His hand was shaking. He was holding firmly on to mine. I almost couldn't tell if he was using my hand to hold himself up or if he was expressing his gratitude for the gift that he had just received.
As part of the Jubilee Year of Mercy, a couple of us decided to go to the streets where we knew we would come across some of Edmonton's poor people. We had bought gift cards to Subway, McDonald's and Tim Horton's to hand out. No strings attached. We expected nothing in return. We would talk if they liked. Otherwise they were free to take it and leave.
This man was walking down the sidewalk slowly and carefully while trembling with his friend next to him. His friend was very grateful for the gift cards, but this man didn't say much. Rather, he reached out carefully to thank me with a handshake, and when our hands met, he just looked at me with the most grateful and loving eyes. I can only describe it as a deep exchange of mercy.
Mercy is a misunderstood term these days. We often think of it as something that people don't deserve like the criminal who pleads for mercy from the judge, or the little brother yelling for mercy when wrestling. We also hear of mercy-killing - the taking of someone's life in order to prevent further suffering. However, none of these cases fit the definition of genuine mercy.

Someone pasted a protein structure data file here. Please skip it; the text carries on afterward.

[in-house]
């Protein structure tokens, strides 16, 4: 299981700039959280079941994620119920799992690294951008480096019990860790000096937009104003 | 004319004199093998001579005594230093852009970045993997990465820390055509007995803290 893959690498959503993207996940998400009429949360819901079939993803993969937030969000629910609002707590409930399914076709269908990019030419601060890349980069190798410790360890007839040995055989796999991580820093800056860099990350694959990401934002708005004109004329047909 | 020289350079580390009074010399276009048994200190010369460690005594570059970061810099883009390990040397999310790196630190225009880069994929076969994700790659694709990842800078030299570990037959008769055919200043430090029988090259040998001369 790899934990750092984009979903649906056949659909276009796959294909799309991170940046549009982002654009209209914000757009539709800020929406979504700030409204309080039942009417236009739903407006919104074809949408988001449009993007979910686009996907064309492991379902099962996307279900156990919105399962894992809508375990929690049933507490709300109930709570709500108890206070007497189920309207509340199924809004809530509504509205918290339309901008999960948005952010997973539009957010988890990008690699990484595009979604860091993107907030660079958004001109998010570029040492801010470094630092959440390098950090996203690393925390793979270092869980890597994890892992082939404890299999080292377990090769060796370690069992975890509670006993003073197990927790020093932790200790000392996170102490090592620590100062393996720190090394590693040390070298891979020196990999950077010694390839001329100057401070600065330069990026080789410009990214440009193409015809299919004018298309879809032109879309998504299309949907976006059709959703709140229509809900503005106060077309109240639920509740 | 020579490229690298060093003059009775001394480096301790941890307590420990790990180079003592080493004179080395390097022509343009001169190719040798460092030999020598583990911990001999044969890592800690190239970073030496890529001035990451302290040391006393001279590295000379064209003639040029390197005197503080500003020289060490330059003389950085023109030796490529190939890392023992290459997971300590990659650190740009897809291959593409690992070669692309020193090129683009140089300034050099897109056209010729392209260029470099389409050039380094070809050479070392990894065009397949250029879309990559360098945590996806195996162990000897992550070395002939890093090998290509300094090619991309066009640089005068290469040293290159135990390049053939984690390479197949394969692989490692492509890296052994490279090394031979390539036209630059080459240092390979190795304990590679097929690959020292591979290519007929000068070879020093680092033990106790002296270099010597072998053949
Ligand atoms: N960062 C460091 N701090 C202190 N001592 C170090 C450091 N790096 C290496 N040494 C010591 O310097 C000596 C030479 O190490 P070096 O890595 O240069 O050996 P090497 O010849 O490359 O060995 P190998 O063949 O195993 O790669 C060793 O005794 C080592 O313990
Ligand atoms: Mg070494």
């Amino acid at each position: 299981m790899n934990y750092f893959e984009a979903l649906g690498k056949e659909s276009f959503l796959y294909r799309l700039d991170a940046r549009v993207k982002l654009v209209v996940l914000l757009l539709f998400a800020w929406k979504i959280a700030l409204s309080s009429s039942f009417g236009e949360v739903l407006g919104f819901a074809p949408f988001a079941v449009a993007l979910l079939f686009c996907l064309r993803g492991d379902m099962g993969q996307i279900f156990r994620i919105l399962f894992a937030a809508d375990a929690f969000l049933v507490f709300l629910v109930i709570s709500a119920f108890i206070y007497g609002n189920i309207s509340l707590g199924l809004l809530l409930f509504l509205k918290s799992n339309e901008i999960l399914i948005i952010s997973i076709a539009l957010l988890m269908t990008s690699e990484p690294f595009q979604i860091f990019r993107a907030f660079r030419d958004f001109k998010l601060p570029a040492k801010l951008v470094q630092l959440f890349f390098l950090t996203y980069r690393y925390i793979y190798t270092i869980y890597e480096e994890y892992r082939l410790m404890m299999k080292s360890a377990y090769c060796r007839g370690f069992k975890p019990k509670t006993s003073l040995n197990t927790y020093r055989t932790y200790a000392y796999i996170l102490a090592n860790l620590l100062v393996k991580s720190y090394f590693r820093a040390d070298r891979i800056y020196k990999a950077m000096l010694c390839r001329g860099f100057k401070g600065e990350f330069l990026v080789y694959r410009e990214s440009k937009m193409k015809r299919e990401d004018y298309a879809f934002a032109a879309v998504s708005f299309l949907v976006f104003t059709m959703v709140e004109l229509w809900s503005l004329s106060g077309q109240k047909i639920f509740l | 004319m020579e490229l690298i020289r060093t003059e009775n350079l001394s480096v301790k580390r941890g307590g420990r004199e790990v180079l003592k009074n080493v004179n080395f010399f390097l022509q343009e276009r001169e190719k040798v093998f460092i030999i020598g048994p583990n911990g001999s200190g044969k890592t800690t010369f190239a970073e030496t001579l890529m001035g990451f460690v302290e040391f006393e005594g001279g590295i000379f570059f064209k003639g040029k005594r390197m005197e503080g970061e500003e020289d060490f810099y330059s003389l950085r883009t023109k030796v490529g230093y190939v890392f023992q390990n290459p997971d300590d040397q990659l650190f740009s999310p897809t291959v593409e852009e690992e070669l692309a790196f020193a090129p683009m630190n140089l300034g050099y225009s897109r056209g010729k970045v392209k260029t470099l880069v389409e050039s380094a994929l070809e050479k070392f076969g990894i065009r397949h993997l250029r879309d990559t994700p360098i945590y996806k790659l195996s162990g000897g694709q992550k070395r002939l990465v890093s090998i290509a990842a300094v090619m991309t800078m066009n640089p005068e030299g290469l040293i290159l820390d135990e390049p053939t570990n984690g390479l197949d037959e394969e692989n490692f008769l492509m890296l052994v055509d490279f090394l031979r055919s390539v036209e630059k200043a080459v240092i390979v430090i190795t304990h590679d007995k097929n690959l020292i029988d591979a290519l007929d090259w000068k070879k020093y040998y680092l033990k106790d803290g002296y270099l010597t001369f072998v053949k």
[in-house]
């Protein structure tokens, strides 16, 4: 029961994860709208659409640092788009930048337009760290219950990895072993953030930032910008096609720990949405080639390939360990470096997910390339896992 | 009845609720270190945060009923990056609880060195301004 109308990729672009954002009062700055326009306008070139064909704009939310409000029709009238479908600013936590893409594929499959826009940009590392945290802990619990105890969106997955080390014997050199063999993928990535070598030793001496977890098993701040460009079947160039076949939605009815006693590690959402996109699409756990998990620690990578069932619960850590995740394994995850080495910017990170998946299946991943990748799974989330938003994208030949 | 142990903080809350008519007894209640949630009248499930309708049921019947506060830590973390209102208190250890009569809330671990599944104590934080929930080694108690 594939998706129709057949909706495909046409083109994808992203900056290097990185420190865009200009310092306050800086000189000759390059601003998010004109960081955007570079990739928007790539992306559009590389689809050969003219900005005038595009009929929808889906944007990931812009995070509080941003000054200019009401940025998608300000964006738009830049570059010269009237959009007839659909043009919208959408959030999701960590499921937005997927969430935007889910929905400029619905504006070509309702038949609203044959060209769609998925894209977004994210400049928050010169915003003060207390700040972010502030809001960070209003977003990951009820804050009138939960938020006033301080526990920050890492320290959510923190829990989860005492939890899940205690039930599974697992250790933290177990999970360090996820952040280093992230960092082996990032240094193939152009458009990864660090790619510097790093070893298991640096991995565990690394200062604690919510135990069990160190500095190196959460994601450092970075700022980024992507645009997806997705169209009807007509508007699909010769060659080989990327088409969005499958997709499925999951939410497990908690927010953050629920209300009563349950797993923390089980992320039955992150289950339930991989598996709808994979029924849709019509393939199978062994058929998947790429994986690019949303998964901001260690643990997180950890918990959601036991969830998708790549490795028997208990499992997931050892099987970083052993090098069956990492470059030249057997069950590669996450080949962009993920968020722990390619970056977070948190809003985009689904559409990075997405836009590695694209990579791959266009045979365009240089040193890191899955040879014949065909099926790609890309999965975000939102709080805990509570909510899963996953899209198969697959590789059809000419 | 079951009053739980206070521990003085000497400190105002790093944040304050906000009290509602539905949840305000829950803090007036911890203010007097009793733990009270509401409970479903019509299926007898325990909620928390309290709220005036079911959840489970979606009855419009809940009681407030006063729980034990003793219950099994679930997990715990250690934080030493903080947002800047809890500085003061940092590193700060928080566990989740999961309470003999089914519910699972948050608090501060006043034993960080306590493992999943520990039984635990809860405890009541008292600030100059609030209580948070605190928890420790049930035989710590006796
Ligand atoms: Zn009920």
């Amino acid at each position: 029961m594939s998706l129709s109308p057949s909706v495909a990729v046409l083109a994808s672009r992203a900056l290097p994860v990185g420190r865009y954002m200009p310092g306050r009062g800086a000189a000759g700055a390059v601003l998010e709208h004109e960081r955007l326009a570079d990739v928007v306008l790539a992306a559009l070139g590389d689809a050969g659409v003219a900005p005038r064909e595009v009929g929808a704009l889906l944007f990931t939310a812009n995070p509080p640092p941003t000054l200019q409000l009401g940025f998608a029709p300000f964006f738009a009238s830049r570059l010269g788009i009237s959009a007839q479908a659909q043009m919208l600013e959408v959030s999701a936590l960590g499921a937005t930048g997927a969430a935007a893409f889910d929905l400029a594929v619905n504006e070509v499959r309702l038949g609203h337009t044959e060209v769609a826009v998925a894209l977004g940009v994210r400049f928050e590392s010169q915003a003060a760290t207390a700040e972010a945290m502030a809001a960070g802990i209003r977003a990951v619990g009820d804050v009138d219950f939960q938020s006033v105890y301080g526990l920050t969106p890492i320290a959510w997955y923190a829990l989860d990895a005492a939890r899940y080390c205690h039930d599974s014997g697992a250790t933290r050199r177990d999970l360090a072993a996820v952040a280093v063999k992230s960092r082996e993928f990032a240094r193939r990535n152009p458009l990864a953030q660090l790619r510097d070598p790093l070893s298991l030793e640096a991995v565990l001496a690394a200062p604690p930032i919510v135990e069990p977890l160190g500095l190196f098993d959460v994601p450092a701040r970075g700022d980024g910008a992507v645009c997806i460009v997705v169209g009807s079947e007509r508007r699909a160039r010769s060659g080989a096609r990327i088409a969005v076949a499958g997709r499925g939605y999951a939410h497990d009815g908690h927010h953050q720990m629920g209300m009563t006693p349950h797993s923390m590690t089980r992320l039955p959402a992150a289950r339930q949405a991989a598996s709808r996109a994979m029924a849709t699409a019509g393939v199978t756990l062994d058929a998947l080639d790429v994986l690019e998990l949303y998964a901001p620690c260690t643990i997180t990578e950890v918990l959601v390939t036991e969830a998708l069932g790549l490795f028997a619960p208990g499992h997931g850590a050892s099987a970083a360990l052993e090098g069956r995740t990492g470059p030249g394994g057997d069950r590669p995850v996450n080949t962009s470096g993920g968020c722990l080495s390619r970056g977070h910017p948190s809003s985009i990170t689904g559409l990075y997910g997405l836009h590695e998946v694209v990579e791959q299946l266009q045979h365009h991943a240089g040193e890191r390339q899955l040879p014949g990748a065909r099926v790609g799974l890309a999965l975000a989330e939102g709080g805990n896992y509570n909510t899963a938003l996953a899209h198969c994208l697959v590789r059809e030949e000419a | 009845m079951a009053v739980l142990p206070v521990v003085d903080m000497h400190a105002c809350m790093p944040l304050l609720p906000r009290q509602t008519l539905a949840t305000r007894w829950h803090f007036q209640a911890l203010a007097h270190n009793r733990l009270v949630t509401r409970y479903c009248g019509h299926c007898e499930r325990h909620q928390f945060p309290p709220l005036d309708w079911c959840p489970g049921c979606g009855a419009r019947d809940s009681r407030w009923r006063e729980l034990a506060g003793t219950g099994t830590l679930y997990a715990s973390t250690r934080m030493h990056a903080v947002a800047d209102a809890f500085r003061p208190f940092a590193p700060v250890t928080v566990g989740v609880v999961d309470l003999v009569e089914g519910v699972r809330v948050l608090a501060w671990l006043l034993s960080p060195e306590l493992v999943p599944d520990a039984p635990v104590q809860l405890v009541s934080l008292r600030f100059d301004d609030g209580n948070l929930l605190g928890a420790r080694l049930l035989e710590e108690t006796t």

God created us out of love and for love. Proof of that love is his mercy. But while we are all created in his image and likeness, that divine likeness has been disfigured by sin. The consequence is that every aspect of our lives is tarnished leading us to loose sight of our original purpose (to love) and dignity (to image God). This is the horrendous state that every person finds themselves in.
But St. John Paul II reminds us that "mercy is love's second name." It is through God's relentless love that mercy comes into play and restores what is destroyed due to sin. The entire purpose of mercy is for this restoration. Mercy restores us to even greater depths of love than when we were first created.
We can use the example of friendship to help make the point. Imagine a friend who has betrayed you. You could walk away from that friendship and it would be just. You could offer forgiveness which would be charitable. Or you could desire for the relationship to be restored - and not just restored - but deepened to a level that was previously not enjoyed. Many of us would have a difficult time offering others this third option, but this is precisely what God wants to give us.
By granting us mercy, God wants to restore us in his divine friendship and deepen our relationship with him. Mercy takes what was lost and restores it - not because we deserve it - but because God loves us unendingly! And, in receiving mercy, we are given a heavenly license to share mercy with others. The gift to the man on the street was not much, but it was enough that when he looked at me I knew there was inner restoration.
Going forward in this Jubilee Year of Mercy, let us not be afraid to become apostles of mercy and of restoration to everyone we meet after having received the very gift of mercy ourselves.